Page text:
The athletic interests have been brought into closer connection with the college organization, the athletic director being made a member of the faculty and the athletic coaches having regular rank on the instructional staff. Mass athletics and minor sports are being greatly developed, and physical education and hygiene are now required of all freshmen and are elective for others.

The college has joined the southern intercollegiate athletic conference, composed of fifteen of the leading institutions in this section, and this has established very important regulations for raising and maintaining athletic standards.

A subsidiary athletic field has been graded by the Athletic Association. The college has constructed a number of additional tennis courts and has added to the gymnasium a considerable amount of equipment for indoor sports.

The enrolment of regular session students has been more than doubled since 1919, being now 980, which is more than thirty-four per cent greater than the enrolment of any previous year in the history of the college.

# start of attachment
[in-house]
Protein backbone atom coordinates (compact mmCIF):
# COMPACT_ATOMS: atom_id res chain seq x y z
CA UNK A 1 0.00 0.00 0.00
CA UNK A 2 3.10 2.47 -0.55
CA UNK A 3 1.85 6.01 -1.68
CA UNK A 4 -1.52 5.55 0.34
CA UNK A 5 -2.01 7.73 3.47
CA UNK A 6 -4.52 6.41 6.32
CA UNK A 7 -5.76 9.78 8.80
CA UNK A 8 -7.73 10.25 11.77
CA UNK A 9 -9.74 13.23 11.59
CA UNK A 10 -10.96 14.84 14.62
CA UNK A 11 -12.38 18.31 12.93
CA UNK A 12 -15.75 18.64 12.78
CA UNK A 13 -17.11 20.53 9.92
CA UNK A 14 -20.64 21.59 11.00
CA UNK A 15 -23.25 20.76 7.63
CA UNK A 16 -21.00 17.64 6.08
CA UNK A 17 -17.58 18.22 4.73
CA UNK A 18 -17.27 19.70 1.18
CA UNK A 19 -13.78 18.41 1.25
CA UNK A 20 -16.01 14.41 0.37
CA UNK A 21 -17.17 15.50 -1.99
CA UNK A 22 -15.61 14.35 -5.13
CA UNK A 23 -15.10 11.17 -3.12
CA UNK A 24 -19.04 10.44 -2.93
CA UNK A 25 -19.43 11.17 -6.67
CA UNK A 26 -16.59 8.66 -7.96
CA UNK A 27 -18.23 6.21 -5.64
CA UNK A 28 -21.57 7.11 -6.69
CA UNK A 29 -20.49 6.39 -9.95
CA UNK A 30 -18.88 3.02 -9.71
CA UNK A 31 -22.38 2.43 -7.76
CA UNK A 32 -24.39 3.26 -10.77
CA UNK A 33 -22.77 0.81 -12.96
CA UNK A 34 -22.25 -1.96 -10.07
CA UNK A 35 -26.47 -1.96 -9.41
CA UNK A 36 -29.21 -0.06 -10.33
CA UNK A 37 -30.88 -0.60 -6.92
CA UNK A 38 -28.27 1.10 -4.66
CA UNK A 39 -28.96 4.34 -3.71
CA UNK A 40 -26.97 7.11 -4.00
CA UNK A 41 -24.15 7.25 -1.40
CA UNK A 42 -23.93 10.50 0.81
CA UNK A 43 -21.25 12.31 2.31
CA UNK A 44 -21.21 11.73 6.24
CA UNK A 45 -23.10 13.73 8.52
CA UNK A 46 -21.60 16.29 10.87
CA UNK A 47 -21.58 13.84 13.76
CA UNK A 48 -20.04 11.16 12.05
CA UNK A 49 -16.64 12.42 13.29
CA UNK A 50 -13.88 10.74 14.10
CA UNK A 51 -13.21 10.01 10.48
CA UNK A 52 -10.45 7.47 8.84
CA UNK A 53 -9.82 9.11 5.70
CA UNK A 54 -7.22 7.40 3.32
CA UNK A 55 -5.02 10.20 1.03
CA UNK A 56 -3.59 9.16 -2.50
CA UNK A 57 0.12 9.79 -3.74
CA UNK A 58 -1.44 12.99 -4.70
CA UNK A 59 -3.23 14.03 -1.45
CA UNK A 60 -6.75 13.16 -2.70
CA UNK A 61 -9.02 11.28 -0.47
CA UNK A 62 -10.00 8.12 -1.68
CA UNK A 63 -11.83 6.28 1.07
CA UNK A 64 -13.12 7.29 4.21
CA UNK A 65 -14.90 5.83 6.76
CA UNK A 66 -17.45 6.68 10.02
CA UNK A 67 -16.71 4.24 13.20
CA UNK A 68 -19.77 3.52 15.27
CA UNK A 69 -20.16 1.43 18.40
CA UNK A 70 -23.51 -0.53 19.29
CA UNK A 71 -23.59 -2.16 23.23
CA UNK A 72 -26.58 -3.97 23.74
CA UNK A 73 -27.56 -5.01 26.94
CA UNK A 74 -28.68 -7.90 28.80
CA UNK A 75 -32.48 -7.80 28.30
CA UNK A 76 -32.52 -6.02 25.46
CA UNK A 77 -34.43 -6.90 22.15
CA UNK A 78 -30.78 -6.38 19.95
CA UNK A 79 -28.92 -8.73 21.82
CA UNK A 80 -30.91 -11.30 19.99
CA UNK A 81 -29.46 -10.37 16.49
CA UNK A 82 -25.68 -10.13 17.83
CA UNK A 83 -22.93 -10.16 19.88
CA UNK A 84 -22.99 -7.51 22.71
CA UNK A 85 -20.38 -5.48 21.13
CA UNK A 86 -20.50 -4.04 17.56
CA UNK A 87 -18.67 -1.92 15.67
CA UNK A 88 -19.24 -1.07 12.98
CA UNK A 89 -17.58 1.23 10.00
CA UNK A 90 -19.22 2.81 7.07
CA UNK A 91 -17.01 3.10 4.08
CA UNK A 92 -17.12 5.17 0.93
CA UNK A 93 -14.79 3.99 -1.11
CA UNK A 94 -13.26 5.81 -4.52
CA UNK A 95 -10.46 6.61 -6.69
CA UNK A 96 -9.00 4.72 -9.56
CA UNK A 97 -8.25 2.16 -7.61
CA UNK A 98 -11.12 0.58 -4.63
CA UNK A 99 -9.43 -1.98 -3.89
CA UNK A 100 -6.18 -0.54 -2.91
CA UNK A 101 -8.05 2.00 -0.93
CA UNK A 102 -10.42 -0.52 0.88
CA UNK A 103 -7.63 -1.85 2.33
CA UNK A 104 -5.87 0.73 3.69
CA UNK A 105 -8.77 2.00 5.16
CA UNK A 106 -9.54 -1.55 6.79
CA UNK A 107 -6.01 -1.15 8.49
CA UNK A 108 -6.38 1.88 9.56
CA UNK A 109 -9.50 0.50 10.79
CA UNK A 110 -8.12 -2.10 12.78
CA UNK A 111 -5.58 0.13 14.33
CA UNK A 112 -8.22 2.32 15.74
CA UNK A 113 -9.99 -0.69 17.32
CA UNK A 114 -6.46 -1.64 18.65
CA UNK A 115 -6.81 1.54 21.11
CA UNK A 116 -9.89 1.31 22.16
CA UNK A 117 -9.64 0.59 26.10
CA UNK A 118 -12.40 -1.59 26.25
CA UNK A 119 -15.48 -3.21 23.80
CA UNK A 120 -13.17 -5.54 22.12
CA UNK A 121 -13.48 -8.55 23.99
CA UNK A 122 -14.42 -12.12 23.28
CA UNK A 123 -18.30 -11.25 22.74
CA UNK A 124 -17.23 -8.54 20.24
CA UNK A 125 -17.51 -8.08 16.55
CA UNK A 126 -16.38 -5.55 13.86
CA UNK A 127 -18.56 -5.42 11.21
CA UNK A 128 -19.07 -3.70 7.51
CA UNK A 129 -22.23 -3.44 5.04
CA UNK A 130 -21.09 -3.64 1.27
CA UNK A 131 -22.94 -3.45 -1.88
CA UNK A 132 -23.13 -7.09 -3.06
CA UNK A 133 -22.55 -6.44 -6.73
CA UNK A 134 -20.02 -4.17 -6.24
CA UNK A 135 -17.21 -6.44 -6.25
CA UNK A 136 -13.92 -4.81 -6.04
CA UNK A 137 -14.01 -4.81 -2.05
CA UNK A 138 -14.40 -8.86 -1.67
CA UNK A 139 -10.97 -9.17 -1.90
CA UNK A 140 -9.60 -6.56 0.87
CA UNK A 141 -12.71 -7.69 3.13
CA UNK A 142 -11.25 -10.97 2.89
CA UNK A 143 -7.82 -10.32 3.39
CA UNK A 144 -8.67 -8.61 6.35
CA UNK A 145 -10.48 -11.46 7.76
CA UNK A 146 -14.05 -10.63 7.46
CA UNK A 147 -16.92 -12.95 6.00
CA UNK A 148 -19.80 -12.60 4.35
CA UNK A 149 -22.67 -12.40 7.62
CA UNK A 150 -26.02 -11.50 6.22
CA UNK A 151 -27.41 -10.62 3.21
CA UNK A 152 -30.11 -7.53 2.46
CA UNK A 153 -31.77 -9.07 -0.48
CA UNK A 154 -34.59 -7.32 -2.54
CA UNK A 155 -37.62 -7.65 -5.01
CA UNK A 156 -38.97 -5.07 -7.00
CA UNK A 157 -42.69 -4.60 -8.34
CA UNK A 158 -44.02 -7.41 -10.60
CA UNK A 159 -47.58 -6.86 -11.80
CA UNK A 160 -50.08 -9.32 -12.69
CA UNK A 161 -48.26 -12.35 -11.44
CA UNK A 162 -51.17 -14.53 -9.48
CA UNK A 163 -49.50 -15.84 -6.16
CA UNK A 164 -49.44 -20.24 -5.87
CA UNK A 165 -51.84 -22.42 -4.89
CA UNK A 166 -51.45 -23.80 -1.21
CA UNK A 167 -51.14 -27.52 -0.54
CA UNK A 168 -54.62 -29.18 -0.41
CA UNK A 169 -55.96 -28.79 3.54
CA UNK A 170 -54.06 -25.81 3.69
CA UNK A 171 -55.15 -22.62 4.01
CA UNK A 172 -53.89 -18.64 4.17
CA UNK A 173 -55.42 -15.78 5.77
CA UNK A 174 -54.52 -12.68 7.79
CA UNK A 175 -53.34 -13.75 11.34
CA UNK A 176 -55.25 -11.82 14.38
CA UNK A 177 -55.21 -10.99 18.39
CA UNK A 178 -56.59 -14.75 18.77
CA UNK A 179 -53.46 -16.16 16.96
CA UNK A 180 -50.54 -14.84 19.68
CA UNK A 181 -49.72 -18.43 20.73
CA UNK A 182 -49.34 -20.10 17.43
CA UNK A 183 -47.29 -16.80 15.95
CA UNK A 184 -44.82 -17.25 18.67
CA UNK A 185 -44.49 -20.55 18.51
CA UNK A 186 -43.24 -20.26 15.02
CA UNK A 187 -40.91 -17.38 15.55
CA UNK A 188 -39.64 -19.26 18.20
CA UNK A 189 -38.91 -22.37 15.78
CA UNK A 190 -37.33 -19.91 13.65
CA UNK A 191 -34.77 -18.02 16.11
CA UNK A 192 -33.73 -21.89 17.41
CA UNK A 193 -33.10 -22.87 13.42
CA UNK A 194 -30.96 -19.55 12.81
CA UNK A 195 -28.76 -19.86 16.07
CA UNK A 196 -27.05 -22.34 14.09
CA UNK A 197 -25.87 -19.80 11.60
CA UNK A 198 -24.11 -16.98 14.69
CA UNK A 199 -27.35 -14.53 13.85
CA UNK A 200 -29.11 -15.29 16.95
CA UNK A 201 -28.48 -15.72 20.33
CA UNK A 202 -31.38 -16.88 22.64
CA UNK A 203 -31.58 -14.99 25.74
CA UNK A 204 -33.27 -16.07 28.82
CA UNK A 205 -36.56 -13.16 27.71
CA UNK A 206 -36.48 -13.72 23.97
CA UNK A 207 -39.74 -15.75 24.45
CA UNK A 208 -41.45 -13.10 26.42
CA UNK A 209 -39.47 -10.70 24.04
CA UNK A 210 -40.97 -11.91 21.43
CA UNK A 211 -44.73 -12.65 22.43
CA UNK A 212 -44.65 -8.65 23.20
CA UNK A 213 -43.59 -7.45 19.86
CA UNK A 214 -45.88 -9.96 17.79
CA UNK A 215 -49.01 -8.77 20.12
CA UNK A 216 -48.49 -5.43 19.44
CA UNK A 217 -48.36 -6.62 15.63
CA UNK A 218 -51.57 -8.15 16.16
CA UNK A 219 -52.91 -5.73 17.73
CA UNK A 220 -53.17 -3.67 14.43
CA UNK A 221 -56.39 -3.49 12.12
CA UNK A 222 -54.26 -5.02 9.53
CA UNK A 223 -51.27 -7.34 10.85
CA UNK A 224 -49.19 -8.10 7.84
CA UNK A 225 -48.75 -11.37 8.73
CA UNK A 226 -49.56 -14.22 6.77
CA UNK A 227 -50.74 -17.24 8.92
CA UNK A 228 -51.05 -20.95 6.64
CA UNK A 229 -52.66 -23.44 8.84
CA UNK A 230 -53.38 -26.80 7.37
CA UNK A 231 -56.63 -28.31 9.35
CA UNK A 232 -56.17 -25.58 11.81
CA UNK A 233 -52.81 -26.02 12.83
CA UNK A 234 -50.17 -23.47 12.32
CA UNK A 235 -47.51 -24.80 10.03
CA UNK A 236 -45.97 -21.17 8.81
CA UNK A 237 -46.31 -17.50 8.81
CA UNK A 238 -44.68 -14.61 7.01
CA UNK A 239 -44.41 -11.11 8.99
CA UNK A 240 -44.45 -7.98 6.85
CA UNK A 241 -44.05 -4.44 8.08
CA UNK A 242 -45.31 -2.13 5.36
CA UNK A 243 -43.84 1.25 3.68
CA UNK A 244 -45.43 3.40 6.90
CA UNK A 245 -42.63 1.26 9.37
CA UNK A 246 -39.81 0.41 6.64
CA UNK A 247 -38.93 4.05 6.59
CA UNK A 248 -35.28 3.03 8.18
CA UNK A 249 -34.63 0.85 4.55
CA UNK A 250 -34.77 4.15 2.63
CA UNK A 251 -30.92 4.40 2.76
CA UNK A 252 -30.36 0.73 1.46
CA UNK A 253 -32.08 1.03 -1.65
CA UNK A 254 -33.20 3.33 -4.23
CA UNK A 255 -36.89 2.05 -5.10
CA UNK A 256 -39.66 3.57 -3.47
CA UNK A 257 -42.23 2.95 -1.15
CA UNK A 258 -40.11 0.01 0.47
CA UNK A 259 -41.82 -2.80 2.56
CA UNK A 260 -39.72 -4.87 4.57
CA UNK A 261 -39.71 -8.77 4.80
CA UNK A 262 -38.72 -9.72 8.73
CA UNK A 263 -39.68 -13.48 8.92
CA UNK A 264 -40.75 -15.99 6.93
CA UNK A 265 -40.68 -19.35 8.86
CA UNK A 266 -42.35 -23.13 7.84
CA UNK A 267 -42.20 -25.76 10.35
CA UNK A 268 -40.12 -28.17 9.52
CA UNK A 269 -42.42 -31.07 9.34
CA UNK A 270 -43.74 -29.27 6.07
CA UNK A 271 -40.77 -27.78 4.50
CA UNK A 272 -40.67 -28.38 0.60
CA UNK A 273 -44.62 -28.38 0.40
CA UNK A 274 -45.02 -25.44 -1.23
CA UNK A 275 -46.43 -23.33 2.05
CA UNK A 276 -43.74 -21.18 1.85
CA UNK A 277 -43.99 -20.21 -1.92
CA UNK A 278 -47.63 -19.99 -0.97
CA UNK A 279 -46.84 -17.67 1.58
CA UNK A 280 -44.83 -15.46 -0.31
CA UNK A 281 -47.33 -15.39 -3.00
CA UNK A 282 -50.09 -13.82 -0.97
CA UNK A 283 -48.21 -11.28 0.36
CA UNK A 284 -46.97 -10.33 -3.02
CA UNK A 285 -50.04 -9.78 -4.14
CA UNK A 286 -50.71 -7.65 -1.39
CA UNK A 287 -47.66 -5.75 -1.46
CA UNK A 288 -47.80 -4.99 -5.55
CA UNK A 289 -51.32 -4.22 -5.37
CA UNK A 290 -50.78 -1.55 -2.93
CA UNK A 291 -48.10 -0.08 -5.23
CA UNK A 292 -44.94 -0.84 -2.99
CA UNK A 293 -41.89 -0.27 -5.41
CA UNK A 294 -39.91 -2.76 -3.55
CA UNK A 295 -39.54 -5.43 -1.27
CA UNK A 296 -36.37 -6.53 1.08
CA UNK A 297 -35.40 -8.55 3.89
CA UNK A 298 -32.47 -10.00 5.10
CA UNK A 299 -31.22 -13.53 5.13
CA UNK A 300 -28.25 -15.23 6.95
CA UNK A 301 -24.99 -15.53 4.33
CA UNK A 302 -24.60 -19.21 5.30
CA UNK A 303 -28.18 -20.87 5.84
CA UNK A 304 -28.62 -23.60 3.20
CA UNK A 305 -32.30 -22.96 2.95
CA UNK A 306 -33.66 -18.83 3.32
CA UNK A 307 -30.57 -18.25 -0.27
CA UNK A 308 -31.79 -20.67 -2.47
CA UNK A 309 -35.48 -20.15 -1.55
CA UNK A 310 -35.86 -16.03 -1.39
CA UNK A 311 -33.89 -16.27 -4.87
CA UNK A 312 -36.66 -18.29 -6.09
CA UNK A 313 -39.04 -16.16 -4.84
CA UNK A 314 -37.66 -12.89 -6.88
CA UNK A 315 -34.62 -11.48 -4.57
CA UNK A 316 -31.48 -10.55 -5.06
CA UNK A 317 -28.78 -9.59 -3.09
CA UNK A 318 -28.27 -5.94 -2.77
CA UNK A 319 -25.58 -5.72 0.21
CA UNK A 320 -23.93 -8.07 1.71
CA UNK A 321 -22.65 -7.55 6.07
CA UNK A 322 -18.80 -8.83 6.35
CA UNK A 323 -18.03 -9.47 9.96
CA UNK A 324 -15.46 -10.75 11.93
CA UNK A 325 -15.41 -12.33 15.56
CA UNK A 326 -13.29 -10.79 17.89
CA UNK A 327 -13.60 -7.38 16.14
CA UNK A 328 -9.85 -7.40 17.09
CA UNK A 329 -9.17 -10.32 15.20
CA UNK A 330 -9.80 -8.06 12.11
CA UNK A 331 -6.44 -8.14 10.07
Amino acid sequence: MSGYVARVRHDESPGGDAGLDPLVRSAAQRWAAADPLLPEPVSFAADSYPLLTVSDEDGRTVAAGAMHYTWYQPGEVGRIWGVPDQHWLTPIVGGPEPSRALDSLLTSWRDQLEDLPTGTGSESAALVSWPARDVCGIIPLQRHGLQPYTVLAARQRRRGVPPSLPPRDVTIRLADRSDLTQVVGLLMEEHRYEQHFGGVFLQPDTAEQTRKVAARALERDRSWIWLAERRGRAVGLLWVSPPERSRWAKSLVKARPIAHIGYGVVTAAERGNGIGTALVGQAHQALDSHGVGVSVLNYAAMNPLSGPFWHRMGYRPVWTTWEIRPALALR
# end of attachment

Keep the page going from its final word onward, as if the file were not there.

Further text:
The entrance requirements have been raised from fourteen units, with conditional entrance allowed on twelve units, to fifteen units with no quantitative conditions whatever, and admission has been restricted to graduates of accredited four-year high schools and other institutions recognized as standard by the State Department of Public Instruction and the state university, thus bringing the requirements for admission to the highest standard.

Women have been admitted to all curricula of the college on the same basis as men.

The time devoted to term examinations has been cut to about one-half, thus affording more time for actual instruction; and classes are started on the second day of the session instead of using four or five days for registration as formerly.

Orientation and introductory courses for freshmen have been inaugurated. Faculty advisers have been appointed for students. The student assembly has been revived.

Eight teaching fellowships for graduates of this and other institutions have been established.

Three undergraduate scholarships have been established, for the students who lead in scholarship in the freshman, sophomore, and junior classes respectively.